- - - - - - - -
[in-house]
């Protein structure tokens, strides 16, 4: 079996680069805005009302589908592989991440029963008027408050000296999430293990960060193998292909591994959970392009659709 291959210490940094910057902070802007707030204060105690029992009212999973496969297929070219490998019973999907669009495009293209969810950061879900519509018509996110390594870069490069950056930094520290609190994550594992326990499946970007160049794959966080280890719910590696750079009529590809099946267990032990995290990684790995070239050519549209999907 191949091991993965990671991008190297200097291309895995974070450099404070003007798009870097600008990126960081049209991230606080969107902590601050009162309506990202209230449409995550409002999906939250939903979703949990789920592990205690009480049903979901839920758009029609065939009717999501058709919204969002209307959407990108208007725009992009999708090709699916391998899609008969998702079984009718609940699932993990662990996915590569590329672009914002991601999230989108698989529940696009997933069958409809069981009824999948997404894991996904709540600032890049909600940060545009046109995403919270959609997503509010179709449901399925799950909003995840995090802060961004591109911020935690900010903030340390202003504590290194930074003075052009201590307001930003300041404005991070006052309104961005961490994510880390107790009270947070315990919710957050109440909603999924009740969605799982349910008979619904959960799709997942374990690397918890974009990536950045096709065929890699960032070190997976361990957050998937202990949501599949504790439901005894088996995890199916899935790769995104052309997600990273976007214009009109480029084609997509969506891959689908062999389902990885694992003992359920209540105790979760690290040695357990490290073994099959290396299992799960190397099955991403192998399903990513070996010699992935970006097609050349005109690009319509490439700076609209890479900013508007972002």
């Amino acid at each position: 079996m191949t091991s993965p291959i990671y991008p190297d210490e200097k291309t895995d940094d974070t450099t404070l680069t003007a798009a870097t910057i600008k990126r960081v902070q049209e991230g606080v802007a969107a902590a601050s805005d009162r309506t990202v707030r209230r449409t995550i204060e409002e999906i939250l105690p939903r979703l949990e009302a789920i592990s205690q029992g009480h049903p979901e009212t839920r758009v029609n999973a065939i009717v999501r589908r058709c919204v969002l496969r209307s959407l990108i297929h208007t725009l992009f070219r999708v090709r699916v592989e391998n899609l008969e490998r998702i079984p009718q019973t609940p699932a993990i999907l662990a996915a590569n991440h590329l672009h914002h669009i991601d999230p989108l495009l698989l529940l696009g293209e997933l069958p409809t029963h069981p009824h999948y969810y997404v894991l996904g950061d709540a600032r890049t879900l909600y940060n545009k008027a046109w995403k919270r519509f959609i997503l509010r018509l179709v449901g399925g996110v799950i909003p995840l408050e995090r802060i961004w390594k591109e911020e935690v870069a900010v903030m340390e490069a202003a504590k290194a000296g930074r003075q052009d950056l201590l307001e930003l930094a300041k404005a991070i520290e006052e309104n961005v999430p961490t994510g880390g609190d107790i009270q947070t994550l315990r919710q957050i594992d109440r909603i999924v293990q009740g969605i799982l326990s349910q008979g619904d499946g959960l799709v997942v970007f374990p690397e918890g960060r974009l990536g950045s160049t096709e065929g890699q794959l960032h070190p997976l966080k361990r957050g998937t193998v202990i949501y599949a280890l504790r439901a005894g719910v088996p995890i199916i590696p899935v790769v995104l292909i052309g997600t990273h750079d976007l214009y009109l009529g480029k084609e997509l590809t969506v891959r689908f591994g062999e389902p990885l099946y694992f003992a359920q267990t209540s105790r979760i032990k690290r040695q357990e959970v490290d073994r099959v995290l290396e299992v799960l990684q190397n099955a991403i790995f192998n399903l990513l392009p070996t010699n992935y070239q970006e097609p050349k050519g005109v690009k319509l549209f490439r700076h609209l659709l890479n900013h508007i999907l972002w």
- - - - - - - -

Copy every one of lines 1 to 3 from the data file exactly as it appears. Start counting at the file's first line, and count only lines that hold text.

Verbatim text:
[in-house]
């Protein structure tokens, strides 16, 4: 079996680069805005009302589908592989991440029963008027408050000296999430293990960060193998292909591994959970392009659709 291959210490940094910057902070802007707030204060105690029992009212999973496969297929070219490998019973999907669009495009293209969810950061879900519509018509996110390594870069490069950056930094520290609190994550594992326990499946970007160049794959966080280890719910590696750079009529590809099946267990032990995290990684790995070239050519549209999907 191949091991993965990671991008190297200097291309895995974070450099404070003007798009870097600008990126960081049209991230606080969107902590601050009162309506990202209230449409995550409002999906939250939903979703949990789920592990205690009480049903979901839920758009029609065939009717999501058709919204969002209307959407990108208007725009992009999708090709699916391998899609008969998702079984009718609940699932993990662990996915590569590329672009914002991601999230989108698989529940696009997933069958409809069981009824999948997404894991996904709540600032890049909600940060545009046109995403919270959609997503509010179709449901399925799950909003995840995090802060961004591109911020935690900010903030340390202003504590290194930074003075052009201590307001930003300041404005991070006052309104961005961490994510880390107790009270947070315990919710957050109440909603999924009740969605799982349910008979619904959960799709997942374990690397918890974009990536950045096709065929890699960032070190997976361990957050998937202990949501599949504790439901005894088996995890199916899935790769995104052309997600990273976007214009009109480029084609997509969506891959689908062999389902990885694992003992359920209540105790979760690290040695357990490290073994099959290396299992799960190397099955991403192998399903990513070996010699992935970006097609050349005109690009319509490439700076609209890479900013508007972002």
């Amino acid at each position: 079996m191949t091991s993965p291959i990671y991008p190297d210490e200097k291309t895995d940094d974070t450099t404070l680069t003007a798009a870097t910057i600008k990126r960081v902070q049209e991230g606080v802007a969107a902590a601050s805005d009162r309506t990202v707030r209230r449409t995550i204060e409002e999906i939250l105690p939903r979703l949990e009302a789920i592990s205690q029992g009480h049903p979901e009212t839920r758009v029609n999973a065939i009717v999501r589908r058709c919204v969002l496969r209307s959407l990108i297929h208007t725009l992009f070219r999708v090709r699916v592989e391998n899609l008969e490998r998702i079984p009718q019973t609940p699932a993990i999907l662990a996915a590569n991440h590329l672009h914002h669009i991601d999230p989108l495009l698989l529940l696009g293209e997933l069958p409809t029963h069981p009824h999948y969810y997404v894991l996904g950061d709540a600032r890049t879900l909600y940060n545009k008027a046109w995403k919270r519509f959609i997503l509010r018509l179709v449901g399925g996110v799950i909003p995840l408050e995090r802060i961004w390594k591109e911020e935690v870069a900010v903030m340390e490069a202003a504590k290194a000296g930074r003075q052009d950056l201590l307001e930003l930094a300041k404005a991070i520290e006052e309104n961005v999430p961490t994510g880390g609190d107790i009270q947070t994550l315990r919710q957050i594992d109440r909603i999924v293990q009740g969605i799982l326990s349910q008979g619904d499946g959960l799709v997942v970007f374990p690397e918890g960060r974009l990536g950045s160049t096709e065929g890699q794959l960032h070190p997976l966080k361990r957050g998937t193998v202990i949501y599949a280890l504790r439901a005894g719910v088996p995890i199916i590696p899935v790769v995104l292909i052309g997600t990273h750079d976007l214009y009109l009529g480029k084609e997509l590809t969506v891959r689908f591994g062999e389902p990885l099946y694992f003992a359920q267990t209540s105790r979760i032990k690290r040695q357990e959970v490290d073994r099959v995290l290396e299992v799960l990684q190397n099955a991403i790995f192998n399903l990513l392009p070996t010699n992935y070239q970006e097609p050349k050519g005109v690009k319509l549209f490439r700076h609209l659709l890479n900013h508007i999907l972002w």